Handedness, Eyedness, Footedness, Crossed Dominance and Digit Ratio in Nigerian People
Author(s): Nuhu M Abubakar, Fatima T Nasir, Oluwaferanmi H Lojede, Jamila Adamu, Aisha M Zagi, Uduakobong A Nyong, Muhammed J Saka, Senol Dane*
Background: Proxy measures of cerebral lateralization such as handedness, eyedness, footedness and crossed dominance are associated with digit ratio. Cerebral lateralization and digit ratio are believed to serve as potential biomarkers of effectiveness of performance in several spheres of human endeavors, and are also related to development of certain diseases that affect mankind. Both cerebral lateralization and digit ratio vary with different genders, ethnic groups and geographical locations. There is lack of data on digit ratio and cerebral lateralization among the Nigerian people. Furthermore, gender differences in digit ratio and cerebral lateralization are not known in the Nigerian population. The aim of this study was to investigate the gender differences in handedness, footedness, eyedness, and digit ratio among young Nigerian people. The effects of crossed dominance on digit ratio for right and left hands were also investigated.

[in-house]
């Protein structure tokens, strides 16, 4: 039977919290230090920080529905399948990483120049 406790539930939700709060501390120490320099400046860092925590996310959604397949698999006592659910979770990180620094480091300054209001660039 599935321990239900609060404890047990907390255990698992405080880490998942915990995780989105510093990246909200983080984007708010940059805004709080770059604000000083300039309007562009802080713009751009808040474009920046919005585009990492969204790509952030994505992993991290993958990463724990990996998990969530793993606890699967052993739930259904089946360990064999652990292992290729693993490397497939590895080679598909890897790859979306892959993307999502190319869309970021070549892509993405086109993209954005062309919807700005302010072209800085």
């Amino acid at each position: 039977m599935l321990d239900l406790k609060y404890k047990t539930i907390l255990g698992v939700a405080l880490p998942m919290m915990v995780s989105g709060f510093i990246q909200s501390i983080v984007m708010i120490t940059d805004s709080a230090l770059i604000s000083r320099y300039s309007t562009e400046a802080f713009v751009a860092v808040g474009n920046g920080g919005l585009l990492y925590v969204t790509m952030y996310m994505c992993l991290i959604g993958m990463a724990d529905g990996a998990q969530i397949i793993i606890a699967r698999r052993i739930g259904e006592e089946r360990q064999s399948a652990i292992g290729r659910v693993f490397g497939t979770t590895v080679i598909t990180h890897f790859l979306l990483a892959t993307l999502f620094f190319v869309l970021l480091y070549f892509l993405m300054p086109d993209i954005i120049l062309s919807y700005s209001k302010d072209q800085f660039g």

Methods: A total of 107 Nigerians (52 males and 55 females, age range: 17-27 years) volunteered for the study.
Results: The percentage of left handedness was higher in males, whereas females had higher percentage of right handedness. There was no gender difference in eyedness, footedness and digit ratio. Digit ratio for the right hand was higher in subjects having crossed hand-eye dominance, while the left hand digit ratio was higher in subjects having crossed handfoot dominance.
Conclusions: Among the proxy measures of cerebral lateralization, Nigerians showed gender variation for handedness only. Gender differences in digit ratio and cerebral lateralization are not universal across nationalities or geographical regions.